A quick Google search for “World’s Best Hiking” or “Top 10 Hikes” will consistently deliver a common result, the incredible Akshayuk Pass in Auyuittuq National Park on Canada’s Baffin Island. The hike is a remote 100 km trek through a glacial valley with some of the most incredible landscapes on earth. There are no communities or roads, and the arctic tundra is vast and harsh. Not a place for the unprepared.
In gearing up for our August trip, I was looking for a tent that had some extra weather resistance — better strength in wind, and a bit more heat retention. Also, and most critically, I wanted something that would be light enough to carry on my back for 10 days. The big hurdle for a remote trip of this duration is carrying enough food and fuel to meet caloric needs, so everything else must be as light as possible. The MSR Access 2 seemed to be just the thing.
MSR positions the Access 2 as the “ultimate shelter for backcountry skiers, splitboarders and snowshoers”—it is lightweight and packable, but warmer than a 3-season tent. Burly materials make for a secure shelter that weighs in at a reasonable 3 lbs 10 oz (1.64 kg).
Nowhere near ultralight standards—MSRs lightest 2-person backpacking tent is almost exactly half the weight—but just 3 oz more than the ever popular Hubba Hubba. Two small mesh windows help to keep in the heat and we really appreciated the extra few degrees on cold mornings. This also means that ventilation is limited, making the Access 2 less ideal as an all-season tent.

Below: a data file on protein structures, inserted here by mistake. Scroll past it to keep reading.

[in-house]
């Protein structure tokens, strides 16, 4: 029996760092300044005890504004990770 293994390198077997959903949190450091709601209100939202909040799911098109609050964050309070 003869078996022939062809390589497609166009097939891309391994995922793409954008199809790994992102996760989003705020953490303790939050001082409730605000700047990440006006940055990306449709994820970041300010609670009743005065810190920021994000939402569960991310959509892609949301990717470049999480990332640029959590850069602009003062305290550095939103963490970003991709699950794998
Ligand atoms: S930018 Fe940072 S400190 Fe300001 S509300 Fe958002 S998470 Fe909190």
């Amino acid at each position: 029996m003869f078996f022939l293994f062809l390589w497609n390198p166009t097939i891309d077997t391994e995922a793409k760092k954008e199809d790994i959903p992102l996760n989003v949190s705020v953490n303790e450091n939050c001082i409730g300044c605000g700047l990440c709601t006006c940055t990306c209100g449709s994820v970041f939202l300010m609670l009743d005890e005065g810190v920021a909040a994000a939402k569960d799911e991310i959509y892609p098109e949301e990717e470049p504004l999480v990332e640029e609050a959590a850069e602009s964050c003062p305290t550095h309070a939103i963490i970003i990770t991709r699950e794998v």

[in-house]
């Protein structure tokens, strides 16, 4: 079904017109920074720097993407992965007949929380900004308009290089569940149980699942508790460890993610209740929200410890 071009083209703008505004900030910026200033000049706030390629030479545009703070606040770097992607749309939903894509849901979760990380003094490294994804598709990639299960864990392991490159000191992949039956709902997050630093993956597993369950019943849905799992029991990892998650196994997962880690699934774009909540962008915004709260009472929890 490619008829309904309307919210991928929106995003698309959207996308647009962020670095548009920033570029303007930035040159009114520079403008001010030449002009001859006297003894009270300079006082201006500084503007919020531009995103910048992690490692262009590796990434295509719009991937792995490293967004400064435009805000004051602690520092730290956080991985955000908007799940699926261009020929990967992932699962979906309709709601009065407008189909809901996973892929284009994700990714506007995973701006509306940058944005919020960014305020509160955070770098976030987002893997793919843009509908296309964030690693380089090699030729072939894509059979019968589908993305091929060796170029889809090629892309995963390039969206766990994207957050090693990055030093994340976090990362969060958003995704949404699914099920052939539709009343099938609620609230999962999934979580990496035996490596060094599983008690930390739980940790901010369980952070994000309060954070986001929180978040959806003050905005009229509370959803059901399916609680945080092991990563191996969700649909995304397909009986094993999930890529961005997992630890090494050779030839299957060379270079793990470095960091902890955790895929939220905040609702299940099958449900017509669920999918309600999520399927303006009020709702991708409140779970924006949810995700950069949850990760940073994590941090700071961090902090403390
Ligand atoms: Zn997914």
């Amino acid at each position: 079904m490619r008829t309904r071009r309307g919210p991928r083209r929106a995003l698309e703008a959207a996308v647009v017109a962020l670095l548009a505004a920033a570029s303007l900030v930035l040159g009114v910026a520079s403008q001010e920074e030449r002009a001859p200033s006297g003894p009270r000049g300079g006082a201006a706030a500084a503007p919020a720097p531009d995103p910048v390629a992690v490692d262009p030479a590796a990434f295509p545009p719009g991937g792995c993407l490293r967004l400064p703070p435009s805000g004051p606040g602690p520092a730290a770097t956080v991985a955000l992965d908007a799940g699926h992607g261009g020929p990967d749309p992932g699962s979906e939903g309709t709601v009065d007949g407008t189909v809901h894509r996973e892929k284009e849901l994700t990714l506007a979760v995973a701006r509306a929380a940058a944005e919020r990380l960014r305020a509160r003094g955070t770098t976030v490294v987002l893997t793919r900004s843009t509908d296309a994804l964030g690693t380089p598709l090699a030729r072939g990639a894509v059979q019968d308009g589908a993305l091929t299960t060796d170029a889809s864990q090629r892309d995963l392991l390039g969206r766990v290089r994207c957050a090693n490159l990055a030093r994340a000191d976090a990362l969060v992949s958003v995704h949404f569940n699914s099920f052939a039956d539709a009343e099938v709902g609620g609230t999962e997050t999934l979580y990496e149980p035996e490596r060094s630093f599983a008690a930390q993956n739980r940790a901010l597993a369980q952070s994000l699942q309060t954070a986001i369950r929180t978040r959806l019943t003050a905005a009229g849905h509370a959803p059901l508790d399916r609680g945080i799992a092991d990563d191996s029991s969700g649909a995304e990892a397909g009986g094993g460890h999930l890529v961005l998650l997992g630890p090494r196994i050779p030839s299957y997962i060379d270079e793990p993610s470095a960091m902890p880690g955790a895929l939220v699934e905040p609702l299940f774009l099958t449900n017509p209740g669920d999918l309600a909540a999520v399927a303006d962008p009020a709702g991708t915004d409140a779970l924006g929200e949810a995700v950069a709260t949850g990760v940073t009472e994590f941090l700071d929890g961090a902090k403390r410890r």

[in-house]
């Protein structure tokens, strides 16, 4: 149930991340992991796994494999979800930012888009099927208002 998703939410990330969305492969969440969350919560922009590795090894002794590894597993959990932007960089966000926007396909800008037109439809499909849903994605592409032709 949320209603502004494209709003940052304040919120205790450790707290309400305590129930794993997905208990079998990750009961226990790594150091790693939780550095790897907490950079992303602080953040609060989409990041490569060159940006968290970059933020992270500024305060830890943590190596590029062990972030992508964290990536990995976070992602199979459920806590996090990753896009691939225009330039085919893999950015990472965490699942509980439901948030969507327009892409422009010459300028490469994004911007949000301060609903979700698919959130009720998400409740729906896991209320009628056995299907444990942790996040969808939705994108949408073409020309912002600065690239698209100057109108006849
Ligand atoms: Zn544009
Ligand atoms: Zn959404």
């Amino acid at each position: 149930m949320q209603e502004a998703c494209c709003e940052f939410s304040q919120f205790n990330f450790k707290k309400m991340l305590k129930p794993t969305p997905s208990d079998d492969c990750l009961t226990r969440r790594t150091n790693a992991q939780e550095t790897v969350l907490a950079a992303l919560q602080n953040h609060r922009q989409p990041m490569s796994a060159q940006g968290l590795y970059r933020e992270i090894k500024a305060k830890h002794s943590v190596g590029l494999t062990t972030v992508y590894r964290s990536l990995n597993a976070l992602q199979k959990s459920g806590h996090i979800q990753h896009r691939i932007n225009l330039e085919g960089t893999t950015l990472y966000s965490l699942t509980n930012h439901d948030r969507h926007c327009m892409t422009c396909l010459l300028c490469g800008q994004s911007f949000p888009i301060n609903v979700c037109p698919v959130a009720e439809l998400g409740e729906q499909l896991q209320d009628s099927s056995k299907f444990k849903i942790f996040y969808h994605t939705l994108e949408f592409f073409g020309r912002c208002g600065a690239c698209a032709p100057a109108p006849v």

The Akshayuk Pass is a valley that extends between two deep fjords, and is dwarfed on either side by the vast Penny Ice Cap. Cold air from the glaciers above drops down into the valley and produces both mercurial weather and frequent high winds.
The general rule of thumb here is to camp in the lee of a large boulder, because at any time, winds can pick up and threaten to blow you away. Indeed, one careless evening, I left our cookset outside overnight and found all of it missing in the morning. Half an hour of downwind exploration recovered most of it.
The Access 2 withstood a few nights of VERY intense wind, and while the well-placed guy points provided great peace-of-mind, we found the tent to be particularly noisy. Rubberized reinforcement on the fly tended to rub against the junctions of the frame and made an unpleasant squeaking sound.
Perhaps a bit of tape over the frame would eliminate that. The Easton® Syclone poles are, nonetheless, exceptionally strong and break resistant in extreme conditions.
Setup, as with most MSR shelters, is easy and fast. We pitched the Access 2 in high winds and were able to get the job done quickly and without stress. Remember to put the peg bag in your pocket!
I also have an older version of MSR’s Hubba Hubba, which has a similar structure, but minus the additional spreader pole of the Access 2. MSR has reconfigured its door zippers so they are no longer in the centre, but off to the side of the two vestibules. This takes some strain off the fly and makes for more usable storage space.
The Access 2 is well designed and structurally sturdy, yet light enough for to carry on remote trips. At $700 CDN, it is not a tent for general all-round use, but when you need something a little heftier, this gets the job done.